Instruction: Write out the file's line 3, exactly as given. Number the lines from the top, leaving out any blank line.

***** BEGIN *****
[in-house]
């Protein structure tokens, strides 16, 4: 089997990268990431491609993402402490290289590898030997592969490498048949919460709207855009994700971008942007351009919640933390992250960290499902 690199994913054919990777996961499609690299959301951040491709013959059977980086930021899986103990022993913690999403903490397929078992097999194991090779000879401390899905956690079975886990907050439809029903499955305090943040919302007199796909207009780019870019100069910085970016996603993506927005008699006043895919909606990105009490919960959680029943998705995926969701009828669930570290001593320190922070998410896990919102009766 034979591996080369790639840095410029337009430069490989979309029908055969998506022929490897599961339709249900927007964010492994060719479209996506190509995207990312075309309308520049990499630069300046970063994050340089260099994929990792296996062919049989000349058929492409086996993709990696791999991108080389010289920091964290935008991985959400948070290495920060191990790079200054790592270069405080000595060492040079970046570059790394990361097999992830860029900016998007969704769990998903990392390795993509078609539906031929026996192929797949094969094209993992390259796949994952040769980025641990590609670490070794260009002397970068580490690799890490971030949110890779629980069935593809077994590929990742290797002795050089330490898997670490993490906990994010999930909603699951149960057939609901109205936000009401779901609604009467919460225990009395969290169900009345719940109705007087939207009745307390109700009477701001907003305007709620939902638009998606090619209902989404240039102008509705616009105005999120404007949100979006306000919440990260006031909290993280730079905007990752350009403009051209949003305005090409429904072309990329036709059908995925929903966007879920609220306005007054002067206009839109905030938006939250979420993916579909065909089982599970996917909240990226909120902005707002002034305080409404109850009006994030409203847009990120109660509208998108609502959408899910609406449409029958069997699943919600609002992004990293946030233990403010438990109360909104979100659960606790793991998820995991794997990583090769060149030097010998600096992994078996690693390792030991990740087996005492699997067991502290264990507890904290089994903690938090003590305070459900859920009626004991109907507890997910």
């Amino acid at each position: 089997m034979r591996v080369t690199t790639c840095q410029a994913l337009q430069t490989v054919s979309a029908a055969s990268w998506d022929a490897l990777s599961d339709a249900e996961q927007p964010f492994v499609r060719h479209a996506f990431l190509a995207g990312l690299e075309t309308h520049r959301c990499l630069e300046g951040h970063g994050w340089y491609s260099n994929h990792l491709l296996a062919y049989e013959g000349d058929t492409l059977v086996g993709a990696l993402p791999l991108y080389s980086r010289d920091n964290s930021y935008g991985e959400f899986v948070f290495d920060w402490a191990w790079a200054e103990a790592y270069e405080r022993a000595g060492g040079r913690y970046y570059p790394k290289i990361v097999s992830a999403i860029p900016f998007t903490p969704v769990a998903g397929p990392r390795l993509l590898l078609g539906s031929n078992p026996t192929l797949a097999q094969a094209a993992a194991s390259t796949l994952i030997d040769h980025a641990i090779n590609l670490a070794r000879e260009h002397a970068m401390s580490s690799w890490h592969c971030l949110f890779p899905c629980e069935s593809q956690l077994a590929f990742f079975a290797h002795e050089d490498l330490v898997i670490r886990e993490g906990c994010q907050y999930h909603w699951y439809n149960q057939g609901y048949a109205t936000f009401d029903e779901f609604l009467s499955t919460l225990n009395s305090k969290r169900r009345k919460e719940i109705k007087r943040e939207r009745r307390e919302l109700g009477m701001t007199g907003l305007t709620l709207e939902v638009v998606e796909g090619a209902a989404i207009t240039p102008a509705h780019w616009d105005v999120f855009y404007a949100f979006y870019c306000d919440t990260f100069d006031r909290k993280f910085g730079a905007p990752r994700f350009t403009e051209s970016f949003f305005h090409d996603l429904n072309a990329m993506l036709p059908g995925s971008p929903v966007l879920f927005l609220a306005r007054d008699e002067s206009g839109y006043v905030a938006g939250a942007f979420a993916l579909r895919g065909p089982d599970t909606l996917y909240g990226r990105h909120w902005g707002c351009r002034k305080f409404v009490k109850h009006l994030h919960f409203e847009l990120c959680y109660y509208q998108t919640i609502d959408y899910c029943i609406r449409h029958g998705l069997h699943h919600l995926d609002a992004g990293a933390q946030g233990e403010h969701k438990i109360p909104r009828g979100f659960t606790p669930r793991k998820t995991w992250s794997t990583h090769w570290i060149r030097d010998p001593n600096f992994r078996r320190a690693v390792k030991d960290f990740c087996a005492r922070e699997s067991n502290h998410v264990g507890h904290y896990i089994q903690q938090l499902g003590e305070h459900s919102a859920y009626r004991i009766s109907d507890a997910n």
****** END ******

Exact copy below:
């Amino acid at each position: 089997m034979r591996v080369t690199t790639c840095q410029a994913l337009q430069t490989v054919s979309a029908a055969s990268w998506d022929a490897l990777s599961d339709a249900e996961q927007p964010f492994v499609r060719h479209a996506f990431l190509a995207g990312l690299e075309t309308h520049r959301c990499l630069e300046g951040h970063g994050w340089y491609s260099n994929h990792l491709l296996a062919y049989e013959g000349d058929t492409l059977v086996g993709a990696l993402p791999l991108y080389s980086r010289d920091n964290s930021y935008g991985e959400f899986v948070f290495d920060w402490a191990w790079a200054e103990a790592y270069e405080r022993a000595g060492g040079r913690y970046y570059p790394k290289i990361v097999s992830a999403i860029p900016f998007t903490p969704v769990a998903g397929p990392r390795l993509l590898l078609g539906s031929n078992p026996t192929l797949a097999q094969a094209a993992a194991s390259t796949l994952i030997d040769h980025a641990i090779n590609l670490a070794r000879e260009h002397a970068m401390s580490s690799w890490h592969c971030l949110f890779p899905c629980e069935s593809q956690l077994a590929f990742f079975a290797h002795e050089d490498l330490v898997i670490r886990e993490g906990c994010q907050y999930h909603w699951y439809n149960q057939g609901y048949a109205t936000f009401d029903e779901f609604l009467s499955t919460l225990n009395s305090k969290r169900r009345k919460e719940i109705k007087r943040e939207r009745r307390e919302l109700g009477m701001t007199g907003l305007t709620l709207e939902v638009v998606e796909g090619a209902a989404i207009t240039p102008a509705h780019w616009d105005v999120f855009y404007a949100f979006y870019c306000d919440t990260f100069d006031r909290k993280f910085g730079a905007p990752r994700f350009t403009e051209s970016f949003f305005h090409d996603l429904n072309a990329m993506l036709p059908g995925s971008p929903v966007l879920f927005l609220a306005r007054d008699e002067s206009g839109y006043v905030a938006g939250a942007f979420a993916l579909r895919g065909p089982d599970t909606l996917y909240g990226r990105h909120w902005g707002c351009r002034k305080f409404v009490k109850h009006l994030h919960f409203e847009l990120c959680y109660y509208q998108t919640i609502d959408y899910c029943i609406r449409h029958g998705l069997h699943h919600l995926d609002a992004g990293a933390q946030g233990e403010h969701k438990i109360p909104r009828g979100f659960t606790p669930r793991k998820t995991w992250s794997t990583h090769w570290i060149r030097d010998p001593n600096f992994r078996r320190a690693v390792k030991d960290f990740c087996a005492r922070e699997s067991n502290h998410v264990g507890h904290y896990i089994q903690q938090l499902g003590e305070h459900s919102a859920y009626r004991i009766s109907d507890a997910n």